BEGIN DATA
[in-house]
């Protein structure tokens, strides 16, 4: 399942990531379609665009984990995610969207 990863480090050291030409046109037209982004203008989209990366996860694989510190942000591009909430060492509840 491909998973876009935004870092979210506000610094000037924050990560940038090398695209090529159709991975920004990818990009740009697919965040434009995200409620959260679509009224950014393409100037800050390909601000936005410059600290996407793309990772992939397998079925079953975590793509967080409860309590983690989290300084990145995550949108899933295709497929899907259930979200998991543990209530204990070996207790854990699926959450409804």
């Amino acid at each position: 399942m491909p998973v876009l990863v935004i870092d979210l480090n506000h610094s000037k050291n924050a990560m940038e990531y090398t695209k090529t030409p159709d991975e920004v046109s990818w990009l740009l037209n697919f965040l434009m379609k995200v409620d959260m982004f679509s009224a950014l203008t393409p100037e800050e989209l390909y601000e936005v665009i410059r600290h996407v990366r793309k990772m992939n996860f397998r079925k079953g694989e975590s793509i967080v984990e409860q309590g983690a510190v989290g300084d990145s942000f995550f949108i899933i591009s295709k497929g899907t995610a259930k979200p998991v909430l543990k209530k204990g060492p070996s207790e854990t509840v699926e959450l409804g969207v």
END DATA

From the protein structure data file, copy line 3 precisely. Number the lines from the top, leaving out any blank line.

């Amino acid at each position: 399942m491909p998973v876009l990863v935004i870092d979210l480090n506000h610094s000037k050291n924050a990560m940038e990531y090398t695209k090529t030409p159709d991975e920004v046109s990818w990009l740009l037209n697919f965040l434009m379609k995200v409620d959260m982004f679509s009224a950014l203008t393409p100037e800050e989209l390909y601000e936005v665009i410059r600290h996407v990366r793309k990772m992939n996860f397998r079925k079953g694989e975590s793509i967080v984990e409860q309590g983690a510190v989290g300084d990145s942000f995550f949108i899933i591009s295709k497929g899907t995610a259930k979200p998991v909430l543990k209530k204990g060492p070996s207790e854990t509840v699926e959450l409804g969207v």